Business valuation is a vital part of the selling process. Just as a business plan must be drafted before starting a business, so an owner who wishes to sell needs to determine a realistic value of the business. The valuation needs to be accurate and based upon actual data, both within the business itself and the business market.
Having a professional by your side is key. Competent business brokers know the rules and methods to accurately value your business.
Typically, a broker will determine a business valuation by the seller discretionary income method or the market analysis method. The most accurate and broadly accepted method involves finding the discretionary income of a business and multiplying it by an industry specific figure to find a business value.
Seller Discretionary Earnings Analysis (SDE)
What are the “seller discretionary earnings“?
In short, it is the “actual” cash flow to the owner of a business. A business will show a net profit if it is making money, but that number is not a real picture of how much the owners are really making. Of course, this is because business owners wish to minimize taxes. So an SDE analysis looks at the real numbers – adding back into the income items such as owner salary, expenses incurred by the owner but run through the business, and personal perks provided to the owner. Non-cash expenses, such as depreciation, are added back. Amortization and interest are added back. Any “one time” expenses (legal fees, i.e.) are added back.
The sum total of these figures is the seller discretionary income. This number is then multiplied by another number, called a multiple, which is normally between 2 to 4. The total valuation is the SDE times the multiple.
The whole idea is to arrive at the real cash flow of the business. Business buyers need to know what they will actually be making when they take over, and SDE evaluation, or normalizing income, gives them this.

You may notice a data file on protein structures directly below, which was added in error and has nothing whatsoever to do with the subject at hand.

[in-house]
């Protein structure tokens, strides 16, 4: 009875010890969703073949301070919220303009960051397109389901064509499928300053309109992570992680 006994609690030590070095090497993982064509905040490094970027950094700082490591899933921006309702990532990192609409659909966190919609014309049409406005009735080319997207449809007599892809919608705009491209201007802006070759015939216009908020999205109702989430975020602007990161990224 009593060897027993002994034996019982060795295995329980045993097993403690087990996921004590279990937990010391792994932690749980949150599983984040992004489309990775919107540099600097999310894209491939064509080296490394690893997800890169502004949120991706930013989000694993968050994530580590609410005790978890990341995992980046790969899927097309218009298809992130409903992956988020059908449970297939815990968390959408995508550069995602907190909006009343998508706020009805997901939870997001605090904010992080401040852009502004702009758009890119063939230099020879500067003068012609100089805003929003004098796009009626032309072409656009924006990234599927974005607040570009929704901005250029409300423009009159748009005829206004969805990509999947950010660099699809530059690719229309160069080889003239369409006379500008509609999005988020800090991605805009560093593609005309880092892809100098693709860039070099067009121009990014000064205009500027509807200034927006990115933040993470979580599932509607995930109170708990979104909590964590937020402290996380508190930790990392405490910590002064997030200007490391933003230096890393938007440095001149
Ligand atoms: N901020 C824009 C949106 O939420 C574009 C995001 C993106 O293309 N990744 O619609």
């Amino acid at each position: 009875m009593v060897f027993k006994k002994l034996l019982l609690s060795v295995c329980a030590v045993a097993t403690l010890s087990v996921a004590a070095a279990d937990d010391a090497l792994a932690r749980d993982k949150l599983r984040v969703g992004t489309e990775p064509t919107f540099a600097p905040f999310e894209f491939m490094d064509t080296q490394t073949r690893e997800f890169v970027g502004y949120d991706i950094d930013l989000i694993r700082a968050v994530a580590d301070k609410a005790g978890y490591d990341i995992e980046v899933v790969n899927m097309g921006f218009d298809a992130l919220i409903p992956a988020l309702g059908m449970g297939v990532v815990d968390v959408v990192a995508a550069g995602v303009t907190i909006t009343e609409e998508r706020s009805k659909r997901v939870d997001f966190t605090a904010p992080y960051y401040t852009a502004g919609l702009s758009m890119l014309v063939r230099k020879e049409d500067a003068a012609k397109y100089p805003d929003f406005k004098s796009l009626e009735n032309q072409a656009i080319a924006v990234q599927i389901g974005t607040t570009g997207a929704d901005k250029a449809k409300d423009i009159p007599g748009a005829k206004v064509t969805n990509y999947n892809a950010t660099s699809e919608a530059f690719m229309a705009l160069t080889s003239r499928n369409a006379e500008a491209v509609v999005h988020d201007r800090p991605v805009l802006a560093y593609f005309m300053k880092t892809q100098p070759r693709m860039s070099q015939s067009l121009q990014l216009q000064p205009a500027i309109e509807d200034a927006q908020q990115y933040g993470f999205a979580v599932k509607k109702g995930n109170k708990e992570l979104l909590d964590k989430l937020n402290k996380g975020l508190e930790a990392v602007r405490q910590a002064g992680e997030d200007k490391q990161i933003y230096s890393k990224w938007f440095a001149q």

Market Comparables Analysis
There are several sources providing updated records of what businesses in various categories are selling for. Different industries have different rules for valuations. A manufacturing company, for example, is valued differently than an online swap and sell. The rules are different because the manner in which money is made is different. It is more than just how many dollars were generated in a year’s time…there are many other factors.
Businesses in a declining industry tend to sell at lower multiples than businesses in a booming industry, all else being the same. Businesses which rely heavily on expensive equipment are valued differently than those with little to no equipment.
So when a broker provides a valuation of a business, he or she will likely consult a trade journal or other resource to find out what the average business in that particular category is selling for. The broker will make adjustments based on niche, location, and volume. Then he will compare that data to the valuation determined on SDE and come up with a broader, more rounded estimate.
Rhett Kniep is a certified business broker and certified business intermediary and can provide an accurate, industry specific business valuation of your company. He is more than happy to meet and discuss your particular needs.
Contact Centurion 7 today to obtain a professional valuation of your business!